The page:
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If anything is an indictment of the current political situation on the island of Cyprus, it’s Varosha. In the early 1970s, Varosha was the number one tourist destination in Cyprus, home to bars, restaurants, nightclubs and high-rise hotels. By 1974 however, following the invasion of Turkish forces and a mass evacuation of its population of 39,000, Varosha became a ghost town overnight and it’s been that way ever since.
Today, the entire town of Varosha is sealed off by Turkish forces, caught in a literal time warp. The former five-star hotels that line the beaches, once enjoyed by the world’s rich and famous are now empty and abandoned. It’s truly astonishing that such a place exists in modern day Europe and, if you’re curious, you can go to take a look at it for yourself.
How to View the Ghost Town of Varosha
There are a few things to note before you head off to see Varosha. The first thing to note is that Turkish forces would rather you didn’t. That’s not to say they’ll actively try to prevent you from going, it’s more to say they’ve made it quite difficult.
Access to the zone is completely prohibited and under constant armed guard, so don’t even think about trying to get in. Additionally, don’t take photos of the zone at all. There are signs up everywhere and even spray painted notices on the sides of the empty hotels. If forces suspect you’re taking photos, they will come out from their posts and speak to you and possibly even arrest you. Don’t think you’ll get away with a quick snap either. Anyone who goes anywhere near the perimeter is monitored closely.
The best vantage point is also the only vantage point on the northern side of the buffer zone and you will need a car to get to it. You can park your car for free in the car park (Save on Google Maps) opposite the Arkin Palm Beach Hotel. Once you’re parked, walk southbound along the road with the hotel on your left. Ahead, you will see very clearly some of the abandoned buildings behind barbed-wire fences. Keep heading towards them and follow signs for the Gazimağusa beach buffet restaurant.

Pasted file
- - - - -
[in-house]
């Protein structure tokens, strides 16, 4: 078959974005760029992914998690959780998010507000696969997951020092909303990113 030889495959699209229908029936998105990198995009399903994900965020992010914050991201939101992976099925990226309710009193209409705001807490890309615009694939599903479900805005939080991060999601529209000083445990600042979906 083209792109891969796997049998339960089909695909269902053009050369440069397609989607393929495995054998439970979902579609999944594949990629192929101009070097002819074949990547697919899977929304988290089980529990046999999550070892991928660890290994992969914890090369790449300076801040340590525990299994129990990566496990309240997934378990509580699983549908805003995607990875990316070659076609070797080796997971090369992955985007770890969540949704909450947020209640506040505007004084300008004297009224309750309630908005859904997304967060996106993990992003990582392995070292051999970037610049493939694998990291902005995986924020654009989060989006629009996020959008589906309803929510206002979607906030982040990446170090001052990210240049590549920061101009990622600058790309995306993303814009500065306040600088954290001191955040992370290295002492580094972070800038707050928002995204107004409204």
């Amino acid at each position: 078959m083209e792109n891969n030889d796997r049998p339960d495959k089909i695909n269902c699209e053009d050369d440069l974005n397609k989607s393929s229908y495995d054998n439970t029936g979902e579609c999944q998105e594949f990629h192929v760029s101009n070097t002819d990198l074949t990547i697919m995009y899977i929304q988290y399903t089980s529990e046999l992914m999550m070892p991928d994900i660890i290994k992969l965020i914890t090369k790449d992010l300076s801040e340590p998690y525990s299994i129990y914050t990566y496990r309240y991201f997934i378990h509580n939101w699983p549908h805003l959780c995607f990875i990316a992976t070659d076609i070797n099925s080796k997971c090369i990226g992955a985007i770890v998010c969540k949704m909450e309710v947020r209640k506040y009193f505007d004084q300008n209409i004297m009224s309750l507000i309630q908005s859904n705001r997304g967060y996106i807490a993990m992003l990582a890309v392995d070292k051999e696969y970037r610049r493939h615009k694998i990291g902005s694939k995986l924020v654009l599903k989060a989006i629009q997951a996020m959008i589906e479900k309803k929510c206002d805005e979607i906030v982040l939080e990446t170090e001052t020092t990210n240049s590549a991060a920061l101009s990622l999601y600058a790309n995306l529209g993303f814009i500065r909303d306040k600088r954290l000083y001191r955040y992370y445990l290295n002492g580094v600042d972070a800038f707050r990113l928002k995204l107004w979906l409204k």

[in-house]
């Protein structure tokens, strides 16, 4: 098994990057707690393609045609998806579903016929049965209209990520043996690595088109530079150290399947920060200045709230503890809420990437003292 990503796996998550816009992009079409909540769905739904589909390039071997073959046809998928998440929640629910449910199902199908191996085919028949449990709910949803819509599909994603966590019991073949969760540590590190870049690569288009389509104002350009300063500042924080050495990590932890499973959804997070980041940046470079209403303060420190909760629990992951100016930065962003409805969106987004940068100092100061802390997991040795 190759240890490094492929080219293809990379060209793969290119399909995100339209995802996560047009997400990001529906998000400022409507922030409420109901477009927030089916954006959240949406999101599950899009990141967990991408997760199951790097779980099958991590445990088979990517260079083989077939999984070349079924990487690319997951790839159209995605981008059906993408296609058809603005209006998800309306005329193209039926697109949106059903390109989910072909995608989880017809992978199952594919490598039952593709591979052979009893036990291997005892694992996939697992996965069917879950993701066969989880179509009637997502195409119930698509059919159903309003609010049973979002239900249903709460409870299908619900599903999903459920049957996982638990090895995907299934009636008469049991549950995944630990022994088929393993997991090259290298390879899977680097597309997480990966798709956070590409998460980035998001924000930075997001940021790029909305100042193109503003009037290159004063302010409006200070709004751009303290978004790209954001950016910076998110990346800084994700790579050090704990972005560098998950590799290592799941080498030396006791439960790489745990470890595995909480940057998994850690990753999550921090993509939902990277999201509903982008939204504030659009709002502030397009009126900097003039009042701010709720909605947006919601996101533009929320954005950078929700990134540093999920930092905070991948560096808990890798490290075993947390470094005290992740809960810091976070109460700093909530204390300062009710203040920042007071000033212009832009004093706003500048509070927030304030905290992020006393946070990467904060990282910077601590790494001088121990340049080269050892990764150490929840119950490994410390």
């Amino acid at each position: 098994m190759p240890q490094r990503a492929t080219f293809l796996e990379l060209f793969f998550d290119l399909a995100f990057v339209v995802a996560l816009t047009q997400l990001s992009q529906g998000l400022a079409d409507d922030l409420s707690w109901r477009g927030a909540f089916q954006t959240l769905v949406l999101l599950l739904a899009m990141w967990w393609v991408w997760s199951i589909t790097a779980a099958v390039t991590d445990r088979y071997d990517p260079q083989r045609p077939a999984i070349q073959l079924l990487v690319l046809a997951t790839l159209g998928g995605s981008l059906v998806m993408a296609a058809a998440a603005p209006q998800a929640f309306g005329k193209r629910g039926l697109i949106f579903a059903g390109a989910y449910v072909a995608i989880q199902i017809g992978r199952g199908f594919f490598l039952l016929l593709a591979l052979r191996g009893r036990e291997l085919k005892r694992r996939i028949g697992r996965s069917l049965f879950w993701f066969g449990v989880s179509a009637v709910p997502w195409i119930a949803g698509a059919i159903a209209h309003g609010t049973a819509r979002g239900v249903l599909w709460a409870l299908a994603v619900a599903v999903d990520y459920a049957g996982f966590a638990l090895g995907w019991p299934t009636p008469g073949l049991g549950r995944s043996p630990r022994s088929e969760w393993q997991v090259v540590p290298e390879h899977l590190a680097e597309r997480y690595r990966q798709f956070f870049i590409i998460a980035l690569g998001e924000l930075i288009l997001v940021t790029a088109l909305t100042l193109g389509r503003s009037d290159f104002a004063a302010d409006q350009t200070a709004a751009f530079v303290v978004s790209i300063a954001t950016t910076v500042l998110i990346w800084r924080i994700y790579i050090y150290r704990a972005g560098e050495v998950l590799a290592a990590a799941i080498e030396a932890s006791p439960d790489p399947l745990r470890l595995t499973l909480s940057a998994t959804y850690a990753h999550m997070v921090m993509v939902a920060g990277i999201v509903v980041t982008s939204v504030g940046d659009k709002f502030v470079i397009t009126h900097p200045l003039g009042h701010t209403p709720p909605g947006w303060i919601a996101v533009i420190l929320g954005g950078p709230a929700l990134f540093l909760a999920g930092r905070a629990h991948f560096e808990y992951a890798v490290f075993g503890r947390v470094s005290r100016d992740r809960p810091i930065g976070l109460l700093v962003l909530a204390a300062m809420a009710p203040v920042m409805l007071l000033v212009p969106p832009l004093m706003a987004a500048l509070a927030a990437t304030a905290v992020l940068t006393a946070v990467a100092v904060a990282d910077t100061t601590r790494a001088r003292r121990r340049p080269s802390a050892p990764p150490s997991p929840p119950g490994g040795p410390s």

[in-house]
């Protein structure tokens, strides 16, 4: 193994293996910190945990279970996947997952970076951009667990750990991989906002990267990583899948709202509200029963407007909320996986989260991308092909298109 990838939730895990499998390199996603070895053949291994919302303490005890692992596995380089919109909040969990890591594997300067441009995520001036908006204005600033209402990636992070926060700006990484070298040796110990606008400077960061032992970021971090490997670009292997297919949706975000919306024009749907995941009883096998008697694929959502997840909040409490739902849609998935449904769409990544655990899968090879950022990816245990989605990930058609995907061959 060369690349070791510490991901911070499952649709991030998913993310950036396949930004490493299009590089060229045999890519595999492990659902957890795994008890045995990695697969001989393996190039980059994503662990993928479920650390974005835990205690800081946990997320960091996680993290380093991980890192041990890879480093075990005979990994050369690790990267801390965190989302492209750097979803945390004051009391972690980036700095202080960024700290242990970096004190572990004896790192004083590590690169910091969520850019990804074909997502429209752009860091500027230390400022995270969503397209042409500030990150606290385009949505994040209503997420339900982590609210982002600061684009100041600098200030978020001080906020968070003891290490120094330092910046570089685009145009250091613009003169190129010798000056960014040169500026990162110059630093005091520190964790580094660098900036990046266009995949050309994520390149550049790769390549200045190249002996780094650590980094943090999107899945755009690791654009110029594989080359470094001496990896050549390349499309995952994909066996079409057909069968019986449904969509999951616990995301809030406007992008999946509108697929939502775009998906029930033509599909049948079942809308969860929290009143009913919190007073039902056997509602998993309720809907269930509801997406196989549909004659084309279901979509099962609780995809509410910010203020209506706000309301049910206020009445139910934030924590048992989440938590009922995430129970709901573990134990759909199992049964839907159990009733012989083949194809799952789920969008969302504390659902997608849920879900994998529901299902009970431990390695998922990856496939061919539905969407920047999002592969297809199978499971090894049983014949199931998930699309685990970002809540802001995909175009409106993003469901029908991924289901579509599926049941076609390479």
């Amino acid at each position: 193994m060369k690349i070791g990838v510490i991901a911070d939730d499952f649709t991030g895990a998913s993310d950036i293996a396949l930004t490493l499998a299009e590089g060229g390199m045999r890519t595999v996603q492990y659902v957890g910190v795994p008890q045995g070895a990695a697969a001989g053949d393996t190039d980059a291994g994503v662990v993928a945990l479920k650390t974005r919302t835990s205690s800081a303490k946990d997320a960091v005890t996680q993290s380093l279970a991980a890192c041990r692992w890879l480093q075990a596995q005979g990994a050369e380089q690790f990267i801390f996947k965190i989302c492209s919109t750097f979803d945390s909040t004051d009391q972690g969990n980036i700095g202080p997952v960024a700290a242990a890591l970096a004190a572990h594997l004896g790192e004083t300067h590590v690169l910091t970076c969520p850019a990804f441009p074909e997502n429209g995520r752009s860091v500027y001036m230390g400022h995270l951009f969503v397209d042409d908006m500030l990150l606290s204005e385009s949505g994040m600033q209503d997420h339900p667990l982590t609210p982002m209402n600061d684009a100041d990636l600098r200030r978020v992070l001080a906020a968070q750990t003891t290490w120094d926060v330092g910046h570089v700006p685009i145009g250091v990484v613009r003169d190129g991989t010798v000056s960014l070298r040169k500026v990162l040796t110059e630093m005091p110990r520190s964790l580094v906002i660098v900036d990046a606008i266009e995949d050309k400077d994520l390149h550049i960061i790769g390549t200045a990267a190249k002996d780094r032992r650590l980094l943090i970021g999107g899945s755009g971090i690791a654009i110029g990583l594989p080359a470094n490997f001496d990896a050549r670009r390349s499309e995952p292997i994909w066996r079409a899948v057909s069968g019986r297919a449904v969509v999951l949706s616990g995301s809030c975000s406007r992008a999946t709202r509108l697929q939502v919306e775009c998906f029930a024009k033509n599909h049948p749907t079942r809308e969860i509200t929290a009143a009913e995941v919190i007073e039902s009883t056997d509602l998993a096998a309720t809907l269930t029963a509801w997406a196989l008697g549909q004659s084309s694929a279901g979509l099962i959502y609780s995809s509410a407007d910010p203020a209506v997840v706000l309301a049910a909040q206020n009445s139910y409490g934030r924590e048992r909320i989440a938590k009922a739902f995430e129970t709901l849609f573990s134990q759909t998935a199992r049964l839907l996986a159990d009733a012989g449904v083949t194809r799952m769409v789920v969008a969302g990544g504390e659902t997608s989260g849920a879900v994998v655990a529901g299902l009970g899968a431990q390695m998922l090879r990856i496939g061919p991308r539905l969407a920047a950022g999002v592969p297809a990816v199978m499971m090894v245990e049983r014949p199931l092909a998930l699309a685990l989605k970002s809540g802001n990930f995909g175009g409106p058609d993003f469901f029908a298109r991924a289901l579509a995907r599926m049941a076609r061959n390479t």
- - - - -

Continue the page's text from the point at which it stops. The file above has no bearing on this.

The signs will direct you down a narrow pathway to the left between the buildings. The pathway opens onto a lovely sandy beach from which you will get a great view of the coastline of Varosha spreading out into the distance. Remarkably, the beach is flanked by abandoned hotel buildings. It’s an unbelievable sight.
Just a reminder, resist the temptation to take photos. It can get you into a lot of trouble.
Plan & Book Your Visit to North Cyprus
As a result of an ongoing political dispute, planning & booking your visit to North Cyprus may not be as straightforward as it is with other European destinations. That’s not to say it’s difficult however. With a little help from us, we’ll have you on your way in no time.
Flights to North Cyprus
Ercan International Airport is the primary international airport in North Cyprus. Despite flights to the airport being internationally banned, aeroplanes do come and go, though only via Turkey.
The government of the Republic of Cyprus, who governs the area to the south of the UN buffer zone, considers anyone who has entered via Ercan airport to have entered the country illegally. This is certainly worth considering, especially if you’re keen to visit Southern Cyprus during your visit. You may encounter serious problems if you attempt to cross the border.